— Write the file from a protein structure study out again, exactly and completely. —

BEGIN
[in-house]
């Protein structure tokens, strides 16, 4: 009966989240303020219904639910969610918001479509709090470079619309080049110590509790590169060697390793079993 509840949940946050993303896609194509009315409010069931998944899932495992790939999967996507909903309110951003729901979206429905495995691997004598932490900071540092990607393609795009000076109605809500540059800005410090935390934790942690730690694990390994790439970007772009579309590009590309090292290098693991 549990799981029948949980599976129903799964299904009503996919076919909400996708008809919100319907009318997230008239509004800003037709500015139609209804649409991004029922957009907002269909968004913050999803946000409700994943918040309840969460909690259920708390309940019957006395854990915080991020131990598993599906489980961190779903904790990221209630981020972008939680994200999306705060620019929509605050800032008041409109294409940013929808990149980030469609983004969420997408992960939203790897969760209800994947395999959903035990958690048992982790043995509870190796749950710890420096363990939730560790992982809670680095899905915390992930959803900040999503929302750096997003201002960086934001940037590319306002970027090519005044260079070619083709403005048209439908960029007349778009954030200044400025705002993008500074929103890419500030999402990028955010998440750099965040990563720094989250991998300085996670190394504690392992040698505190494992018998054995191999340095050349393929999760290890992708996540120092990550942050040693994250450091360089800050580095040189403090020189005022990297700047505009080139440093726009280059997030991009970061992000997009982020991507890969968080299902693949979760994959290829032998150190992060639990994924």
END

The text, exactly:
[in-house]
């Protein structure tokens, strides 16, 4: 009966989240303020219904639910969610918001479509709090470079619309080049110590509790590169060697390793079993 509840949940946050993303896609194509009315409010069931998944899932495992790939999967996507909903309110951003729901979206429905495995691997004598932490900071540092990607393609795009000076109605809500540059800005410090935390934790942690730690694990390994790439970007772009579309590009590309090292290098693991 549990799981029948949980599976129903799964299904009503996919076919909400996708008809919100319907009318997230008239509004800003037709500015139609209804649409991004029922957009907002269909968004913050999803946000409700994943918040309840969460909690259920708390309940019957006395854990915080991020131990598993599906489980961190779903904790990221209630981020972008939680994200999306705060620019929509605050800032008041409109294409940013929808990149980030469609983004969420997408992960939203790897969760209800994947395999959903035990958690048992982790043995509870190796749950710890420096363990939730560790992982809670680095899905915390992930959803900040999503929302750096997003201002960086934001940037590319306002970027090519005044260079070619083709403005048209439908960029007349778009954030200044400025705002993008500074929103890419500030999402990028955010998440750099965040990563720094989250991998300085996670190394504690392992040698505190494992018998054995191999340095050349393929999760290890992708996540120092990550942050040693994250450091360089800050580095040189403090020189005022990297700047505009080139440093726009280059997030991009970061992000997009982020991507890969968080299902693949979760994959290829032998150190992060639990994924």